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Homework Help: Finding the Angle in Projectile Motion

  1. Jan 22, 2009 #1
    1. The problem statement, all variables and given/known data

    Hello, I am attempting to derive an equation for some pretty specific needs. The equation I need is one that solves for the angle needed to launch a projectile at a given velocity to an object at a given distance and height different from launcher. The catch is that I would like to include the acceleration due to air resistance (which I can find later and input) as an acceleration in the x direction.

    The goal is to solve for theta (I will use an o)

    2. Relevant equations

    The only variables that can be present in the equation are:
    ax, ay (gravity), x, y, v (velocity launched at, actually, it is the speed, I don't know the angle)

    The equations I have been attempting to use are:

    y = vy*t + (g/2)*t^2
    x = vx*t + (a/2)*t^2
    v = sqrt(vx^2 + vy^2)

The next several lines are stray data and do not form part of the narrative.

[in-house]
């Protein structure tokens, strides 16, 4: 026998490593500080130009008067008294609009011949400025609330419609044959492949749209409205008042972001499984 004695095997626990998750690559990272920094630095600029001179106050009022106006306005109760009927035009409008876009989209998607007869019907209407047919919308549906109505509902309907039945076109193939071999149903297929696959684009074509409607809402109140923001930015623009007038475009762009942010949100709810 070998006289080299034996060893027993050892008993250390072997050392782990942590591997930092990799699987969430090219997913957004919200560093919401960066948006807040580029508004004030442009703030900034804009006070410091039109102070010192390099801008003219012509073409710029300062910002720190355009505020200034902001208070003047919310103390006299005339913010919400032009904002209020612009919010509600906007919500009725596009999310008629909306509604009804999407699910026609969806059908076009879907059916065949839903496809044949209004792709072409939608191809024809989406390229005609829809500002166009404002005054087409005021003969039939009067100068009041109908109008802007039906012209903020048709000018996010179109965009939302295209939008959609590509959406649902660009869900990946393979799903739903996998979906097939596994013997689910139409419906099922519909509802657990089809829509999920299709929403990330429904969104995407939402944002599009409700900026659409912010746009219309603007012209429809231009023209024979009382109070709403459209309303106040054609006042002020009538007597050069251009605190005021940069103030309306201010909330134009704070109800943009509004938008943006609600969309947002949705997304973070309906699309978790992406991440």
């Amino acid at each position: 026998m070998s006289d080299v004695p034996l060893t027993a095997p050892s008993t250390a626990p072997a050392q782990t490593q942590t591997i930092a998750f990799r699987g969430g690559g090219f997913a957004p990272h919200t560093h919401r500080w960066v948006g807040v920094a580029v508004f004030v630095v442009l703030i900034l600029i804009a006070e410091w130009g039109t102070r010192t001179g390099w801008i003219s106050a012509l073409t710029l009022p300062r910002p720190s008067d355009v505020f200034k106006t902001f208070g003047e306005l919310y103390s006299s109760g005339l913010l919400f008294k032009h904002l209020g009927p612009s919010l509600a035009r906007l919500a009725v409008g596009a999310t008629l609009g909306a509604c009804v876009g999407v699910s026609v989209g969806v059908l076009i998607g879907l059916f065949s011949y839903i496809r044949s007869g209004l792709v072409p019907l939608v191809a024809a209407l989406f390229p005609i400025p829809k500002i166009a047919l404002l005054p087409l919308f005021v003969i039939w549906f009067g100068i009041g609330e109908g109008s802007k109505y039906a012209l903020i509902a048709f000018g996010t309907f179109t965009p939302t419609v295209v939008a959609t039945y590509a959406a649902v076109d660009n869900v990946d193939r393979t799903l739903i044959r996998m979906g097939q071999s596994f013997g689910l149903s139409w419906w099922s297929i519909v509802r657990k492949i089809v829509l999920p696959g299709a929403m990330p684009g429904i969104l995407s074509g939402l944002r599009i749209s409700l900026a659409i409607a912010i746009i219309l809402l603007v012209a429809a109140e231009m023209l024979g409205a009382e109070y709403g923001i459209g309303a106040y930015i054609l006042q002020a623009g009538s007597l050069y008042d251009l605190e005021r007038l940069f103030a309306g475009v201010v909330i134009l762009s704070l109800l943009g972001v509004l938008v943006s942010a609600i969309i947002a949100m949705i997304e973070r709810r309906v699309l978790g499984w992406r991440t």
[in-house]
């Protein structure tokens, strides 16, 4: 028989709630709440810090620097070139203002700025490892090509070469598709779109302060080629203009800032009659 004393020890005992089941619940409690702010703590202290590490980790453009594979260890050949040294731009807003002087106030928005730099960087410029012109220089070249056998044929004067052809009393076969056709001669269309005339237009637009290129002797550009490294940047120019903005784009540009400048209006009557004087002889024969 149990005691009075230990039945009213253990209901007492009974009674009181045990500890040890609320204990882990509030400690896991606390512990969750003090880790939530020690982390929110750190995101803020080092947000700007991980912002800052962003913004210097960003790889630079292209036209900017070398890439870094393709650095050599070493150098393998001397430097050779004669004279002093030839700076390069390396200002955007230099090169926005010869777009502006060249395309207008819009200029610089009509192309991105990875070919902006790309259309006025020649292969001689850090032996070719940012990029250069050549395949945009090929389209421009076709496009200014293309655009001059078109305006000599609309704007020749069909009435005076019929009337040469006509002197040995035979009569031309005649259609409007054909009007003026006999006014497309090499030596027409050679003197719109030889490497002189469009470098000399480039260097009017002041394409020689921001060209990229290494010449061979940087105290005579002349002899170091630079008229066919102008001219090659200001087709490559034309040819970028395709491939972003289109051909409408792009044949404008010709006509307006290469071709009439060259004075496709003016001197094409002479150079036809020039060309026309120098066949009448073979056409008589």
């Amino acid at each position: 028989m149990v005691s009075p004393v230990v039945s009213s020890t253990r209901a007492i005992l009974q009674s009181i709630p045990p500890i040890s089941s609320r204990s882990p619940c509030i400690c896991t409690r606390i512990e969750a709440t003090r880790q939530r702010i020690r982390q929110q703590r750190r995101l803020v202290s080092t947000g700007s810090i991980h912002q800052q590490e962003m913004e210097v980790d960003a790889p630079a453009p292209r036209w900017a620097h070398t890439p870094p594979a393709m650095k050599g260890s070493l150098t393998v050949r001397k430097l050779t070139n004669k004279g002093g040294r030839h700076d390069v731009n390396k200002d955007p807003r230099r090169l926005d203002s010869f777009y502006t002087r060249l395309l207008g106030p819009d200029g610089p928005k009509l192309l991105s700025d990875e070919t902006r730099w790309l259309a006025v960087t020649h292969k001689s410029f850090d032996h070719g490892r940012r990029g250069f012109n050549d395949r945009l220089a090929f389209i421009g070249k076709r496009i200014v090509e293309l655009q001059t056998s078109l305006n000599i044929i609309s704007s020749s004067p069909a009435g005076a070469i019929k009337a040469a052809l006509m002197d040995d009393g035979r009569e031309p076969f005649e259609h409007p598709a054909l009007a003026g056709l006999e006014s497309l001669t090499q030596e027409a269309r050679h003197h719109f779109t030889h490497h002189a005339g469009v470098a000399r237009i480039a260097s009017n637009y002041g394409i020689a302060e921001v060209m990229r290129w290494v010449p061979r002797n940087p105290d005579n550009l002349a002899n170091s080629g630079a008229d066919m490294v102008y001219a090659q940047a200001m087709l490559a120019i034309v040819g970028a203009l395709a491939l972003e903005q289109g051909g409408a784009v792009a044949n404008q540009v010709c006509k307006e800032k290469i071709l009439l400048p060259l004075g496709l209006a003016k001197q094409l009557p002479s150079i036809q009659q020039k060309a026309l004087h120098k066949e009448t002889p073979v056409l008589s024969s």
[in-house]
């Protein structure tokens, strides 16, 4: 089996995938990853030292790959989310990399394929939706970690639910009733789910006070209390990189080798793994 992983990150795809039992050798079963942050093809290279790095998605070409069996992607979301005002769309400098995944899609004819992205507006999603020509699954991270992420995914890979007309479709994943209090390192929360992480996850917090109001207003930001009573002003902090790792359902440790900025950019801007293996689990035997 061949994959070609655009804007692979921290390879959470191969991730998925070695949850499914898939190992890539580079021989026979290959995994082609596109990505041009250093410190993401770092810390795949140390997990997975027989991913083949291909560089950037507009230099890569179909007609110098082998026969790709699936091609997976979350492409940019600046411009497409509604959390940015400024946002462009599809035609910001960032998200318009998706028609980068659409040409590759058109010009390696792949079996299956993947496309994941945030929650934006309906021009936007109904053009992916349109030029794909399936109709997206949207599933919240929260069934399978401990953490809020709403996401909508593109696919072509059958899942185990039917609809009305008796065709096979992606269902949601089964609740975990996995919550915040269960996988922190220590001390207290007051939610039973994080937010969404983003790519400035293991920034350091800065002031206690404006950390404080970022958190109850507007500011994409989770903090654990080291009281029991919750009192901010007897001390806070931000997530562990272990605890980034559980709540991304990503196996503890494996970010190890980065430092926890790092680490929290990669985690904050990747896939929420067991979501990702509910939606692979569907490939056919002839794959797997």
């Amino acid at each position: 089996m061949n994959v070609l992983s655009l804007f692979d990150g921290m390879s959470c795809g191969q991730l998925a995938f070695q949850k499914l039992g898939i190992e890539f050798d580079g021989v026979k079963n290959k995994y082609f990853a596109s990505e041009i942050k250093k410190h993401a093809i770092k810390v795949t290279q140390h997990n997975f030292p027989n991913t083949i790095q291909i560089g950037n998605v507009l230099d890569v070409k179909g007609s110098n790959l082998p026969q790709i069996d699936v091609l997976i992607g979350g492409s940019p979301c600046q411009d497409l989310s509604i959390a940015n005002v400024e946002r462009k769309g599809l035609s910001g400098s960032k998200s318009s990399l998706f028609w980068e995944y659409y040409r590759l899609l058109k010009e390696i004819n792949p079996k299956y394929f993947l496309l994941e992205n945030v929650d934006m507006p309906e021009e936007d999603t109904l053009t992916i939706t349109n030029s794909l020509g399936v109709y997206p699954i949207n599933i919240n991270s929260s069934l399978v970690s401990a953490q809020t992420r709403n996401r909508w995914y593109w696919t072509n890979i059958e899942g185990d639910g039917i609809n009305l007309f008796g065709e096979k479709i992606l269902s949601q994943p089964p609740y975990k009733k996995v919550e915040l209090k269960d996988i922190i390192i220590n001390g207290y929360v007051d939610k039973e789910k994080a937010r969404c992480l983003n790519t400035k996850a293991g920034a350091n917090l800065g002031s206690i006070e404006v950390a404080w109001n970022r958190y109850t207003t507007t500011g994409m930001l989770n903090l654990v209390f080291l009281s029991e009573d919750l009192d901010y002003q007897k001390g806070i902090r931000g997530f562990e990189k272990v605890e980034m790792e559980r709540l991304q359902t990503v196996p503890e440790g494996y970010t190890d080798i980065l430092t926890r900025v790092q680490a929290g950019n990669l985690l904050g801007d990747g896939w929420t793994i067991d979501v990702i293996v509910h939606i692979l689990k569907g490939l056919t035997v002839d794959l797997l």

sin o = vy/v
    cos o = vx/v


    3. The attempt at a solution

    I keep trying to derive but keep ending up circling (deriving until I accidentally reach a variable I tried to get rid of earlier). Does anyone have an equation already derived they could show me that they could also explain how they derived, or know how I could go about deriving my goal equation successfully? Or any other formulae I should be using?

    Thanks.
     
  2. jcsd
  3. Jan 22, 2009 #2

    tiny-tim

    User Avatar
    Science Advisor
    Homework Helper

    Welcome to PF!

    Hi Robotics 1764! Welcome to PF! :smile:

    (air resistance would never be like that, but anyway …)

    Hint: since you have constant acceleration in both the x and y directions, try combining them (accelerations obey the vector law of addition, of course) into a single acceleration, and then use coordinates parallel and perpendicular to that direction. :wink:
     
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